NEW YORK (Reuters) - U.S. prosecutors have charged Michael Cohen, the former head of European investing at hedge fund Och-Ziff Capital Management Group (OZM.N), with fraud and obstruction of justice, according to court documents unsealed on Wednesday.
In an indictment filed in Brooklyn, New York federal court, prosecutors said that Cohen, 46, concealed conflicts of interest from a United Kingdom-based charitable foundation and obstructed a U.S. Securities and Exchange Commission investigation into corruption involving the fund in Africa.
The government charged Cohen, who lives in London, with 10 counts ranging from conspiracy to commit investment adviser fraud to making false statements.
Cohen, according to the indictment, failed to tell the charitable foundation that one of the sellers of an African mining company’s shares owed him millions of dollars on a delinquent loan. The government also alleged that Cohen tried to cover up the facts when the U.S. Securities and Exchange Commission began probing the hedge fund in 2011.
In a statement, Ronald White, Cohen’s lawyer, said: “Mr. Cohen has done nothing wrong and is confident that when all the evidence is presented, it will be shown that the government’s charges are baseless.”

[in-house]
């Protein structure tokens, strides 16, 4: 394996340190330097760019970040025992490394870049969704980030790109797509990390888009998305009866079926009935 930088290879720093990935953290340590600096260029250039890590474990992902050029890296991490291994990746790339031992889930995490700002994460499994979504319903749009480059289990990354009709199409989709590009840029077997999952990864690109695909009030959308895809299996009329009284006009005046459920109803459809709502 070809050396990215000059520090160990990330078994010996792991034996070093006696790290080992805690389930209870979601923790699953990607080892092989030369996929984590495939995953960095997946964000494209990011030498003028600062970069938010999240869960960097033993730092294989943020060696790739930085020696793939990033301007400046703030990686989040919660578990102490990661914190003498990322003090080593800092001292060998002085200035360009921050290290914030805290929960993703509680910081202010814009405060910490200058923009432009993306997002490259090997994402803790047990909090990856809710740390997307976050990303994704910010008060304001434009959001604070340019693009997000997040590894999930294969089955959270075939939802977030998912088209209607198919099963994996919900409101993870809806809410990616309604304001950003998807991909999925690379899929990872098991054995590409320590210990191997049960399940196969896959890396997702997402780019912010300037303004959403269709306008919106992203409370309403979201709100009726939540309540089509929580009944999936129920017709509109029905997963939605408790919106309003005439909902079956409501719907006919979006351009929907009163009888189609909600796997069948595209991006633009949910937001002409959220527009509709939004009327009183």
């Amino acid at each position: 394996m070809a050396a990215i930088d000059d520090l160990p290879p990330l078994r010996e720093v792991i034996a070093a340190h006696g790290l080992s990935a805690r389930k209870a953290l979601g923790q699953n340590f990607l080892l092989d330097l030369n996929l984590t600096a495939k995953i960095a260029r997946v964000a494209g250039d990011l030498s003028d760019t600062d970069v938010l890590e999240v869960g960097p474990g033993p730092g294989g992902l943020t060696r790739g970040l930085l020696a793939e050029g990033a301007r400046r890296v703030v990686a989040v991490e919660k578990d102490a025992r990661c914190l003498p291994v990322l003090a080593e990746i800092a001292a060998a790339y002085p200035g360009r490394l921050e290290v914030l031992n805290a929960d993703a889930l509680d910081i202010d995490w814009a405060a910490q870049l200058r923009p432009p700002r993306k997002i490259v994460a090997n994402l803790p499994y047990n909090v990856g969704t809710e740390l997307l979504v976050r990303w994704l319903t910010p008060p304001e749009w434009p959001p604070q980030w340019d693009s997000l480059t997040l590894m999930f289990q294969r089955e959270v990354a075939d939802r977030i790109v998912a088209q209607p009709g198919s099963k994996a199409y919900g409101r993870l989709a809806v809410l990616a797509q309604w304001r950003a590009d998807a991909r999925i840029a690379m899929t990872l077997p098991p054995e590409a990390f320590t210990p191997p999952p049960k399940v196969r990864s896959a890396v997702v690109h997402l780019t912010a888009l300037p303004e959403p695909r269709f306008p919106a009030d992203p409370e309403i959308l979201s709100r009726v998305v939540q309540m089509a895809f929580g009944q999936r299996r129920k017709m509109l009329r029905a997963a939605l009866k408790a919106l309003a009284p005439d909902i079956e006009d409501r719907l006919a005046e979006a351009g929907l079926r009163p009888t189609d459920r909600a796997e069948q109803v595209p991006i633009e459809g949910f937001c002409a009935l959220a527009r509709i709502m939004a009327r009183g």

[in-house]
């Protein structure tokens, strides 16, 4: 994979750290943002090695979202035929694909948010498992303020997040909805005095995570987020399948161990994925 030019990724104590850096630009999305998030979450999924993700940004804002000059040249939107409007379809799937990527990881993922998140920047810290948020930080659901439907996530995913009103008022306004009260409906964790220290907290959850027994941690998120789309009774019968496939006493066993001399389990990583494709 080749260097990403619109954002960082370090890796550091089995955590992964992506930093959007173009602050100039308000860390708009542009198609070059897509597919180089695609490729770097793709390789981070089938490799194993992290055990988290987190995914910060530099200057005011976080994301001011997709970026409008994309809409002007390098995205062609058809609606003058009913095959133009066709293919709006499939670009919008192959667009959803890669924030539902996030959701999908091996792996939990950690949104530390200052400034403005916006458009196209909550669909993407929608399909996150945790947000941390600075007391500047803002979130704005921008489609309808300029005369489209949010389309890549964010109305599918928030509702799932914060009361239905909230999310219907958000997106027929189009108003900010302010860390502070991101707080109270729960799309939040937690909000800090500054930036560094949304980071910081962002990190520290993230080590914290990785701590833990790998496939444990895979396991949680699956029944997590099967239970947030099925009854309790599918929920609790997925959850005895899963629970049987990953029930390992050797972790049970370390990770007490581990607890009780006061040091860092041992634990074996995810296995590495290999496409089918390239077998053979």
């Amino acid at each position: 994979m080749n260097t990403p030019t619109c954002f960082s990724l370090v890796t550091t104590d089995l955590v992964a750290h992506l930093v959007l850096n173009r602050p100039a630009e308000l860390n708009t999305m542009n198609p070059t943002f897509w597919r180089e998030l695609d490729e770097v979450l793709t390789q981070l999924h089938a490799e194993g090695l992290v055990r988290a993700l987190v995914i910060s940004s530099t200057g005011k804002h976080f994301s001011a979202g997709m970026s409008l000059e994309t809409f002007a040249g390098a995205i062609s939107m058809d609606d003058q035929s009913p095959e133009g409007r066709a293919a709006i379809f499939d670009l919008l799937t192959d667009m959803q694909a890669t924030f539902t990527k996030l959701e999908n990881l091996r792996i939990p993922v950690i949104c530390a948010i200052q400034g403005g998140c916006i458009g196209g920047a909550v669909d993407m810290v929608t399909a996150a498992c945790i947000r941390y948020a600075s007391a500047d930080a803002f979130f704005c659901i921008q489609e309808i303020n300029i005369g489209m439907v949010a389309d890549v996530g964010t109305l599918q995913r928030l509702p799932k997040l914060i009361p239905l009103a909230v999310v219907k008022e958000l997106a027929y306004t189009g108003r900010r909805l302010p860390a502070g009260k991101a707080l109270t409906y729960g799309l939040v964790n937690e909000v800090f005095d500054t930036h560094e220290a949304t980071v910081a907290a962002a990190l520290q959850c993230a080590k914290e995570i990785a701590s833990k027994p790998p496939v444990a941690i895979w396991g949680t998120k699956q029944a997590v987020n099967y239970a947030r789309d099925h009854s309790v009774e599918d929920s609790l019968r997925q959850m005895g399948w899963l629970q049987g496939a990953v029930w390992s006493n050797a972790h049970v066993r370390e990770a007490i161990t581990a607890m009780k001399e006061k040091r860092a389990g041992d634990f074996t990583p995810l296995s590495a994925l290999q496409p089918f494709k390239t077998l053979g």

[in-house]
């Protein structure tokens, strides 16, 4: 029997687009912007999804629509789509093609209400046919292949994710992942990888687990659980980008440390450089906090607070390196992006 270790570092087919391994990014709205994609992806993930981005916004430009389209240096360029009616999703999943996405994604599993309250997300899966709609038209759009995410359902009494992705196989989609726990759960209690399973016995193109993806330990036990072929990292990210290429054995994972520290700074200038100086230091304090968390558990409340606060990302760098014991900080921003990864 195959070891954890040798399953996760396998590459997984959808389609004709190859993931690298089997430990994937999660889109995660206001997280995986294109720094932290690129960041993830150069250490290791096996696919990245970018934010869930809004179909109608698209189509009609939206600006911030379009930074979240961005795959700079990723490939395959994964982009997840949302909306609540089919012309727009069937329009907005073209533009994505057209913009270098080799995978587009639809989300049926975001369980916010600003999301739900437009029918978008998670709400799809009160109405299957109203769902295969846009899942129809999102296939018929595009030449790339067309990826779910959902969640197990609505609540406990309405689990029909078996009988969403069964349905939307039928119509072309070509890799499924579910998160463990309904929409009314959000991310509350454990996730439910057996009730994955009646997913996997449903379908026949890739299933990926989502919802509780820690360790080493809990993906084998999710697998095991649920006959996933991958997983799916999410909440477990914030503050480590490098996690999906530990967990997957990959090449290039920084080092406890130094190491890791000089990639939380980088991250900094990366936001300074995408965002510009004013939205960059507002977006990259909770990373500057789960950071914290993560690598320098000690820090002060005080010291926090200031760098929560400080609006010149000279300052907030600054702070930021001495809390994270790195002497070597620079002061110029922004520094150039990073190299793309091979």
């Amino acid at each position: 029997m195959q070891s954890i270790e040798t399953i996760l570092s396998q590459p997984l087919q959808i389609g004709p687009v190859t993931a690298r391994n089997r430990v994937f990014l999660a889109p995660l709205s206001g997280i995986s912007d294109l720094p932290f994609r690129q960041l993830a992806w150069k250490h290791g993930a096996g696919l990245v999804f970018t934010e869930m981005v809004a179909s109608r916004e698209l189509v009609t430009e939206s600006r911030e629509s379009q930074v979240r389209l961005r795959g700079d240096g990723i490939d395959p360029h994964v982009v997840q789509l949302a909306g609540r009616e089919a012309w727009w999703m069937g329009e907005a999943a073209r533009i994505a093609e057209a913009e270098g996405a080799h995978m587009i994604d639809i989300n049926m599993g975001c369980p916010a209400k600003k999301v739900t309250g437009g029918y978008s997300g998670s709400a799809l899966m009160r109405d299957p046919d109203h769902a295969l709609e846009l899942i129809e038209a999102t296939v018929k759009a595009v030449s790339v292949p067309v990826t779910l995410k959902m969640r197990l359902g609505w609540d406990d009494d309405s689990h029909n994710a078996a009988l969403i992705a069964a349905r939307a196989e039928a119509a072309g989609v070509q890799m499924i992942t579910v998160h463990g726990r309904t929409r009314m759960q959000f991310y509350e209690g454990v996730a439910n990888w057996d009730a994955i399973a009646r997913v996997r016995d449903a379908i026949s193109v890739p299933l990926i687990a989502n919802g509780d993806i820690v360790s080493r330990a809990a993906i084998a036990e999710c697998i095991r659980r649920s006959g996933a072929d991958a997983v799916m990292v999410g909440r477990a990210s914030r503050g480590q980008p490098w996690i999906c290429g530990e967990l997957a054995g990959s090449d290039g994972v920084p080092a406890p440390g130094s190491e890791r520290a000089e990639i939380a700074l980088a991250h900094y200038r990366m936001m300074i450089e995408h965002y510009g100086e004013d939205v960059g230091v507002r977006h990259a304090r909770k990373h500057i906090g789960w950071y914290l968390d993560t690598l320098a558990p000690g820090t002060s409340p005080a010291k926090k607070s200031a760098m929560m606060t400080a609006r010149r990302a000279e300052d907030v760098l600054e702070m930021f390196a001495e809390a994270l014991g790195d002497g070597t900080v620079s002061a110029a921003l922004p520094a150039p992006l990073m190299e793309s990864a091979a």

In September 2016, the New York-based hedge fund agreed to pay more than $400 million to settle charges that it bribed officials in Libya, Congo and several other African countries. A unit also agreed to plead guilty to criminal charges.
Separately, Och-Ziff’s founder, billionaire investor Dan Och, agreed to pay more than $2 million to settle claims with the Securities and Exchange Commission.
The bribery allegations hurt the firm as investors quickly pulled out money, shrinking its assets to $32 billion as of Jan. 1, 2018 compared with $39 billion in 2016.
Reporting By Brendan Pierson in New York and Svea Herbst-Bayliss in Boston; Editing by Tom Brown